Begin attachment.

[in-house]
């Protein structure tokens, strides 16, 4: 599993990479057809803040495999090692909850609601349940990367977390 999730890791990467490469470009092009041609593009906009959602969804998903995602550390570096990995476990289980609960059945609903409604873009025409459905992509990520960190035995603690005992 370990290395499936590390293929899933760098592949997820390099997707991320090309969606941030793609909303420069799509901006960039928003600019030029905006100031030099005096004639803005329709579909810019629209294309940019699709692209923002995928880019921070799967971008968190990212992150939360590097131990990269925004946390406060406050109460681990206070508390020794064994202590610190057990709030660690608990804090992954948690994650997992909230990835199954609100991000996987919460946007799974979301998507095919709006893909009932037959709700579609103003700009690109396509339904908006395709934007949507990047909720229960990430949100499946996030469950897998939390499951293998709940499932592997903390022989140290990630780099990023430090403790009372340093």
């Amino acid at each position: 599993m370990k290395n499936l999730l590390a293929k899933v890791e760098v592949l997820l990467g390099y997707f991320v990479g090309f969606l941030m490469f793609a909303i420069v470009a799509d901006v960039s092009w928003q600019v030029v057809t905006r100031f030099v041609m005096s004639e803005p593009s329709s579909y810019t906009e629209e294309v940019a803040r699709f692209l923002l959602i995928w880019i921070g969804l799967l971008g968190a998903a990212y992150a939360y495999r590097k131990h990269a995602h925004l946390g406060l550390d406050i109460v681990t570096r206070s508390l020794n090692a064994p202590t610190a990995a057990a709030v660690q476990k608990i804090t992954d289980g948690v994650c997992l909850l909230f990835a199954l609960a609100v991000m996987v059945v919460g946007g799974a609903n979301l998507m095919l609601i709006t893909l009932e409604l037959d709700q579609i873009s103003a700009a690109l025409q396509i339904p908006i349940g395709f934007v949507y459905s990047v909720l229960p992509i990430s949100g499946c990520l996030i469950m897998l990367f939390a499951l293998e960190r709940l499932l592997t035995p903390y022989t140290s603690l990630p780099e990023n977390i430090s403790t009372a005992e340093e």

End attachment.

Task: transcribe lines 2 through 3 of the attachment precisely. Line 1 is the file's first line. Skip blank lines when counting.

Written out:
């Protein structure tokens, strides 16, 4: 599993990479057809803040495999090692909850609601349940990367977390 999730890791990467490469470009092009041609593009906009959602969804998903995602550390570096990995476990289980609960059945609903409604873009025409459905992509990520960190035995603690005992 370990290395499936590390293929899933760098592949997820390099997707991320090309969606941030793609909303420069799509901006960039928003600019030029905006100031030099005096004639803005329709579909810019629209294309940019699709692209923002995928880019921070799967971008968190990212992150939360590097131990990269925004946390406060406050109460681990206070508390020794064994202590610190057990709030660690608990804090992954948690994650997992909230990835199954609100991000996987919460946007799974979301998507095919709006893909009932037959709700579609103003700009690109396509339904908006395709934007949507990047909720229960990430949100499946996030469950897998939390499951293998709940499932592997903390022989140290990630780099990023430090403790009372340093």
């Amino acid at each position: 599993m370990k290395n499936l999730l590390a293929k899933v890791e760098v592949l997820l990467g390099y997707f991320v990479g090309f969606l941030m490469f793609a909303i420069v470009a799509d901006v960039s092009w928003q600019v030029v057809t905006r100031f030099v041609m005096s004639e803005p593009s329709s579909y810019t906009e629209e294309v940019a803040r699709f692209l923002l959602i995928w880019i921070g969804l799967l971008g968190a998903a990212y992150a939360y495999r590097k131990h990269a995602h925004l946390g406060l550390d406050i109460v681990t570096r206070s508390l020794n090692a064994p202590t610190a990995a057990a709030v660690q476990k608990i804090t992954d289980g948690v994650c997992l909850l909230f990835a199954l609960a609100v991000m996987v059945v919460g946007g799974a609903n979301l998507m095919l609601i709006t893909l009932e409604l037959d709700q579609i873009s103003a700009a690109l025409q396509i339904p908006i349940g395709f934007v949507y459905s990047v909720l229960p992509i990430s949100g499946c990520l996030i469950m897998l990367f939390a499951l293998e960190r709940l499932l592997t035995p903390y022989t140290s603690l990630p780099e990023n977390i430090s403790t009372a005992e340093e």